This is the journey of creating illusion from a creator’s reality. So Martino ventures to the House of Sparky.
Every day for decades, “Peanuts” creator Charles M. Schulz first put pen to paper in his Santa Rosa studio, on the board where, with the long-practiced grace of an athlete with a golden arm, the cartoonist would snap off those perfectly rounded heads and noses and ears with an efficient minimum of motion. Like some Gretzky or Federer of the boards, he saw his clean, crisply delivered lines as if operating on some higher plane of unfettered vision, and the visual result was for so long exquisite.
To make “The Peanuts Movie” in the truest spirit of Sparky, who died in 2000, Martino is adapting that iconic line that lives on like an American original. And so the director returns not only to the strip’s original art; he also makes a pilgrimage to the studio where Schulz sat and sketched and dipped that assured pen and breathed daily life into the most openly soulful characters the American comics page has ever known.
This was where he rolled up his right sleeve, on which, if you were paying attention, you could always find his heart.
Martino knows that by tracing this creative arc to Northern California, he follows the line that leads back to Sparky’s own era. So the director forges a deeper connection to the cartooning legend he never met by accepting the generous hospitality of the Schulz family — including his creative film collaborators Craig (a son of Sparky’s) and Bryan (grandson) — and soaking up the space that forever birthed this Charlie Brown world. “Standing in front of his drafting table,” Martino says, “it became my touchstone on my movie.” And likewise, the director gazes at a small monitor on which, via a VHS replay loop, we see the immortalized Schulz talking and drawing. “It’s just magical to see the characters come off his pen,” Martino will offer. So fluid, so seemingly effortless, from body to background to those facial expressions that said so much in so few lines. “They were almost like a signature for him.”
And then Martino must return to the other coast, to Blue Sky Studios in Connecticut where the film is being created and animated — and where the director is putting his own signature on the “Peanuts” experience. At Blue Sky, he must stay inspired by that California lodestar, and so it helps to bring back more than that sense-memory of the studio.
A quest is sometimes aided by something a searcher can hold in his hand. So House of Schulz creative director Paige Braddock gives Martino one of Schulz’s original pen nibs — a sword from the cornerstone. In a journey toward understanding, follow the line by studying the instrument that made the line.
And now Martino can see, he says, that Sparky “boiled down the strip to simpler and simpler form so the expression was key — the most important thing.” Boiled away by the clarity of repetition was the extraneous detail.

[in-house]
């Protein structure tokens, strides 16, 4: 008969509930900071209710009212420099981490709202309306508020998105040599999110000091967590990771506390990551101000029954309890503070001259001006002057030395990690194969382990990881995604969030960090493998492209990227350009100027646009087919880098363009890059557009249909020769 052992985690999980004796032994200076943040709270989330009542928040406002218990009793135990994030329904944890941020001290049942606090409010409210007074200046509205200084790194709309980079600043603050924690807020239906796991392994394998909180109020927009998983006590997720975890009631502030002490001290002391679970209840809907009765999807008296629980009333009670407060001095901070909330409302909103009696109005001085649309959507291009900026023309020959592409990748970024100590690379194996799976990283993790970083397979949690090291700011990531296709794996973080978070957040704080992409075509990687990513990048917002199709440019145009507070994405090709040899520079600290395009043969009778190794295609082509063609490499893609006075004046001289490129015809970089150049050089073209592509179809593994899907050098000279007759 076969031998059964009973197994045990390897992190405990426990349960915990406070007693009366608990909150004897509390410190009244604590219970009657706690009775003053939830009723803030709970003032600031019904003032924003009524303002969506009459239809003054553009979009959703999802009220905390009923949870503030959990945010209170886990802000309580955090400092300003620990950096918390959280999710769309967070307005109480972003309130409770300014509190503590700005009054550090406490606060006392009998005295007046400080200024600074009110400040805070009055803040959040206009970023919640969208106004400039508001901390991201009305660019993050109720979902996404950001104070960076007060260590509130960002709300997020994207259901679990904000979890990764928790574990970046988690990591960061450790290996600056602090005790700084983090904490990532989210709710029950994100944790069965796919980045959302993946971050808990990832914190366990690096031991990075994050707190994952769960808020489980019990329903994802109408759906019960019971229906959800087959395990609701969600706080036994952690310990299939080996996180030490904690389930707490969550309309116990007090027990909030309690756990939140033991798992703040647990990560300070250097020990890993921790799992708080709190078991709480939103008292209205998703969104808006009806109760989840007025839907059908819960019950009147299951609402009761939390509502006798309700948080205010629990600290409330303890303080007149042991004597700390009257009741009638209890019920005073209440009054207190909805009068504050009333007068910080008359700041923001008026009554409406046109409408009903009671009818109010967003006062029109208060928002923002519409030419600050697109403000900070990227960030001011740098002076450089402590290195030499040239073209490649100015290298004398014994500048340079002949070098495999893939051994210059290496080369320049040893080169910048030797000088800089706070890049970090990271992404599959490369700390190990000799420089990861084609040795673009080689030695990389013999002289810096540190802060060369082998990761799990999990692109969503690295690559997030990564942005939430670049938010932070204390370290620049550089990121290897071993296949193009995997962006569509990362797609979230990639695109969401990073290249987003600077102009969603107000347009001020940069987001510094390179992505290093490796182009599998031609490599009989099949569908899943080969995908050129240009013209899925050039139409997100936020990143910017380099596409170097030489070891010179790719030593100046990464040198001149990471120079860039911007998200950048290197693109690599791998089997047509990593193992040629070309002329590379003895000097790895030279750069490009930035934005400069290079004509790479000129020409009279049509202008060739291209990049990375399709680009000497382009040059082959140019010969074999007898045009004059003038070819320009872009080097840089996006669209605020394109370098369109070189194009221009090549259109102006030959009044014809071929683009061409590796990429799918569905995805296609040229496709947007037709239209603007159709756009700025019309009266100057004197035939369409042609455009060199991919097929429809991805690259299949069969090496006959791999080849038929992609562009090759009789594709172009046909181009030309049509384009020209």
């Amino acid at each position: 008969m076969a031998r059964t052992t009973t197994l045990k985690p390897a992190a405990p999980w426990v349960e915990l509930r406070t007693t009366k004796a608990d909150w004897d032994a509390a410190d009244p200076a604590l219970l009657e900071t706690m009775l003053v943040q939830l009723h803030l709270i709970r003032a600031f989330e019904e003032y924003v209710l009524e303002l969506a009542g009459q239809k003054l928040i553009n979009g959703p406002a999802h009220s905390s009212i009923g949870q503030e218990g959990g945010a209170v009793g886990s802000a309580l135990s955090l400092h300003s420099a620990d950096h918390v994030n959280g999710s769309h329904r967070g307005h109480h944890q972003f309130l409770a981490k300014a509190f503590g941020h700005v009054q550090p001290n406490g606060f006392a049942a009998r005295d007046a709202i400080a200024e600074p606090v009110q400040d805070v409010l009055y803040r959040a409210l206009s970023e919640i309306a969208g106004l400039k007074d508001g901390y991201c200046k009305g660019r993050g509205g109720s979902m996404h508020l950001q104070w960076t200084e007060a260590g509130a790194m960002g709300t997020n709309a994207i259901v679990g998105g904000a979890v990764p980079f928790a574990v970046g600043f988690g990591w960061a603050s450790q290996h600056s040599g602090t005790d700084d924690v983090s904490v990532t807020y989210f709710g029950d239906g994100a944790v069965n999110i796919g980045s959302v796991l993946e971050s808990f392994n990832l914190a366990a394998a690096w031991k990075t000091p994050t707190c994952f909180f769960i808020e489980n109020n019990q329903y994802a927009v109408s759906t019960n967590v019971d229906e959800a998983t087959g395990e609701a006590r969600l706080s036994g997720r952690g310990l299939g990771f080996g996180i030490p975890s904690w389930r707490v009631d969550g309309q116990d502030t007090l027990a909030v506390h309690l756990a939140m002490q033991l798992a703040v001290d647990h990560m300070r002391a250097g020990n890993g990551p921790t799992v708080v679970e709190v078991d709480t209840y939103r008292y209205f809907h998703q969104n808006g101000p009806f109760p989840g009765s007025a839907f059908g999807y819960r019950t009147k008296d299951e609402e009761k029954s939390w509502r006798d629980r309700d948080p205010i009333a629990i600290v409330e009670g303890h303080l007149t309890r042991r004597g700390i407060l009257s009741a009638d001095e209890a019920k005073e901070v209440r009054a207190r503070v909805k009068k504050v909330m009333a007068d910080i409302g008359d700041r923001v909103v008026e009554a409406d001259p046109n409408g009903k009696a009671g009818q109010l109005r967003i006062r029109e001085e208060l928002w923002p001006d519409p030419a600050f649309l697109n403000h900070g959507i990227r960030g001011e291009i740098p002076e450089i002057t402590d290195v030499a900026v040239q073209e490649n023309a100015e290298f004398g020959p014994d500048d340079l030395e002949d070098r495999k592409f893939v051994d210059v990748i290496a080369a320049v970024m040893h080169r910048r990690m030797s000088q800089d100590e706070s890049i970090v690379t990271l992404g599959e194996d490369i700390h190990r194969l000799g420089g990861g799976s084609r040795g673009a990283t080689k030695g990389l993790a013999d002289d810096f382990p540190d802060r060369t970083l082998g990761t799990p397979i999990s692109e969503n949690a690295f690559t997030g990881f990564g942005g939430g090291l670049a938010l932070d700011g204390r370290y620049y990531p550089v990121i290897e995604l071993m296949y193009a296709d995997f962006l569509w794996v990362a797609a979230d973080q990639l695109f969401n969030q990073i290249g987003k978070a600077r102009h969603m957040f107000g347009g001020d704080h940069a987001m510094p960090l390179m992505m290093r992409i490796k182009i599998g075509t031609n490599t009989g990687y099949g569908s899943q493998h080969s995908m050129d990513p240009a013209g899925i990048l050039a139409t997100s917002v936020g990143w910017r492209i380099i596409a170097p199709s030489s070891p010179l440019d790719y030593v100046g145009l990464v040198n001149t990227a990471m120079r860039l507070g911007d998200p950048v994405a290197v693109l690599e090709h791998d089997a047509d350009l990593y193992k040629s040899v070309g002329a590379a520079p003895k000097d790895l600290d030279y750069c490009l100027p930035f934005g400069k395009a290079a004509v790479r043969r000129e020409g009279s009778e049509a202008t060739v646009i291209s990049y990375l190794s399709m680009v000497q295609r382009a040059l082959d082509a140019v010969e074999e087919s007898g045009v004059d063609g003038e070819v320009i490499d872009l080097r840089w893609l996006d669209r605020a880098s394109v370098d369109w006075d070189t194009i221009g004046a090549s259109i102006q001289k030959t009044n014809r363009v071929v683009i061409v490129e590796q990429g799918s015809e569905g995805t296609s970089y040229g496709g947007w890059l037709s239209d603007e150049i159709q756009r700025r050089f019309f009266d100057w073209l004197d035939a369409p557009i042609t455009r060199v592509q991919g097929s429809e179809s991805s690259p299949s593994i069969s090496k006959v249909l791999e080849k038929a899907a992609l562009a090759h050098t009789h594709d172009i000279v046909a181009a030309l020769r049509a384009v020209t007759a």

Martino had traveled a similar line with Seuss, leading the filmmaker to UCSD’s Geisel Library, where he held and beheld original drawings, and could detect that Geisel drew in small strokes — “from the wrists.” And now he could see how Schulz, the hockey lover, got more of his arm into the motion — into those longer, flowing, liquid strokes.
Original Schulz nib in hand, Martino spends a weekend trying to find that elusive line — and gains “a far, far greater appreciation” of what the master did.
At the center of the quest rests one question above all else:
“Where do I start the line of Charlie Brown?” Martino wondered. “It’s just one constant flow of motion. I’m much more able to find the shape with a lot of lines. His was such a beautiful commitment to that ‘simple’ line. But if you try to do it yourself, you get a page of failed attempts.” Charlie Brown as artist.
So Martino returns to Connecticut with the mission to turn Schulz’s perfect lines into perfectly authentic shapes. “The Peanuts Movie” depends on the tools of CGI (and in 3-D), but also the truth of Mr. C.M.S. And so world-class animators convert lines of face and strands of hair and black artful scratches of rain into shaded shapes that “read” as Schulz – but through the modern prism of Martino.
It is the technique of deft texture, without over-fill or overkill.
The geometry of converted Snoopy side-views must be solved, from snout to doghouse. Pigpen’s stippled dust must be adapted into smoky clouds that still feel like a comic. And Lucy’s dark hair must be highlighted so that the digitally cool illusion still radiates the warmth of the master’s hand.
And within the line followed, Martino must never lose the kinetic qualities — the imbued truth — that lie within each character. The inner spark of Sparky.
And so Martino — like his “giddy” team — wakes to each day’s challenges and rushes ahead as if the pixels were a pigskin. “I have embraced Charlie Brown on this movie more than ever before,” Martino will tell you. “It’s that never-give-up quality. Some days, you are trying to crack something and craft it, and cutting things, and you walk away at the end of day and you feel like you missed the football.”
But you know you have a relatable universe, and the support of the Schulz family and the Fox studio. “So you wake up the next day,” Martino tells you, “and say, ‘We’re going to win!’ ”
And that’s when you realize you not only have fully absorbed Charles Schulz’s drawn lines. You are also living and breathing Charlie Brown’s spoken lines.
Original Schulz nib in hand, the creative journey continues. The quest is continually propelled by the same question: Are we following the line?
And when kickoff comes in November, Team Martino gets the chance to draw one last thing to most each multiplex:
One very long line.